A moddeur who spent seven years building a version of Super Mario Bros. that could work on a Commodore 64 has faced a sad but predictable reaction from Nintendo this week: Not under our watch. The company has already filed withdrawal notices against the moderator, ZeroPaige, although its creation can be found online if you know where to look.
Get the Super Mario Bros. on Commodore 64 was no mean feat in the first place. The NES uses Ricoh 2A03, an 8-bit chip based on the 1.79 MHz MOS 6502 technology. Commodore 64 also uses a derivative of 6502 – 6510, in this case, but clocked at 0.985 MHz (PAL) at 1.023 MHz (NTSC). This puts the C64's clock speed at about 57% of that of the Nintendo NES, best case
One of the peculiarities of Super Mario Bros. is side scrolling in full screen, which seems it's not easy to implement. Nevertheless, the C64 version of the game is an incredibly faithful port, as can be seen below:
Of course, that means that Nintendo was watching too. Almost as soon as the mod became popular, it was immediately removed. The Commodore Computer Club tweeted on the subject:
Good times Due to the DMCA removal notification, we had to remove the Super Mario Bros 64 download from our website blog 4 days ago. Hope everyone appreciates the #Commodore 64 # C64 game that could hang.
– PDX Commodore Club (@ c64club) April 22, 2019
This type of situation is expected on the one hand – Nintendo is generally aggressive about the enforcement of its intellectual property rights, and SMB is unquestionably the intellectual property of Nintendo – and regrettable of the other. Realistically, the company does not lose its SME sales because someone transferred it to the Commodore 64. The homebrew scene and C64 enthusiasts is, at this point, quite small in absolute terms. Nobody will avoid buying a switch or a 3DS as they can download a 34-year-old game for a nearly 40-year-old platform. But since SMB is still a commercial product that Nintendo sells on its various platforms, the Commodore 64 port is a threat – however unlikely it may be.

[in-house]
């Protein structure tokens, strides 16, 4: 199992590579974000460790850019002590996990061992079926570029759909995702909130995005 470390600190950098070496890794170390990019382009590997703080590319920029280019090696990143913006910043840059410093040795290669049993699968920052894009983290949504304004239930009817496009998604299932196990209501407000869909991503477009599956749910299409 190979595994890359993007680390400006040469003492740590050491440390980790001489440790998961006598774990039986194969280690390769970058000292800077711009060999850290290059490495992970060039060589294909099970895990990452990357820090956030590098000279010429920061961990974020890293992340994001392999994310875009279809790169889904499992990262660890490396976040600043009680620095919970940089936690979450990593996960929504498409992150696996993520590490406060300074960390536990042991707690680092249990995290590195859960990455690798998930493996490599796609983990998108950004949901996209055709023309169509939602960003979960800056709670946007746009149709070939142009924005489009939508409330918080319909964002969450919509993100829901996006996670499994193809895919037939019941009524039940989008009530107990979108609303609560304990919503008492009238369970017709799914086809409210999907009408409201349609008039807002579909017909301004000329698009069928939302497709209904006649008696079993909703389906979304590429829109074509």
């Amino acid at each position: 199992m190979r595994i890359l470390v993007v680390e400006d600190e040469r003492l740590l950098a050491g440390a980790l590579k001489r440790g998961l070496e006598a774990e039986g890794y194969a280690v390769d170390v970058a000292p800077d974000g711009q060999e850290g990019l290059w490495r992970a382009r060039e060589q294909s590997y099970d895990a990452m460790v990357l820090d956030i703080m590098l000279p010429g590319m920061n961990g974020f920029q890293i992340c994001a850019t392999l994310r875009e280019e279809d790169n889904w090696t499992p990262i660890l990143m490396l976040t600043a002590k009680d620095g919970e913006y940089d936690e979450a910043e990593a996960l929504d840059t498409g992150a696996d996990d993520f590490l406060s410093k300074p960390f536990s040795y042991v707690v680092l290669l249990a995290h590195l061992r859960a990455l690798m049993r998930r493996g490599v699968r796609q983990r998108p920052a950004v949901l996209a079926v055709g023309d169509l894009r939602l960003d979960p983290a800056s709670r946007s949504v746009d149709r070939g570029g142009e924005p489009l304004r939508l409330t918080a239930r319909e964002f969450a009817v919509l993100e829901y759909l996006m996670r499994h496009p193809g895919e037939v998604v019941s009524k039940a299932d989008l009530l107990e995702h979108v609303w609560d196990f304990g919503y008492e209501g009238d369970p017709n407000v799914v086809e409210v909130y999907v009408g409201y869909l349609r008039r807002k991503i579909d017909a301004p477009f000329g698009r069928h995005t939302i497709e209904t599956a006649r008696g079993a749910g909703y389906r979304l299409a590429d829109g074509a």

Of course, the other side of the coin is that you can still play SMB online in many ways, as long as you can use the phrase "play Super Mario Bros. Online" on Google. "Canceling C64 is more like sending a message than actually preventing people from playing the game.
If you want more information on how old-fashioned game programs work in a very different era, check out the YouTube video above. The techniques and skills used by programmers to create the first games were very different – but no less interesting – than what we see today.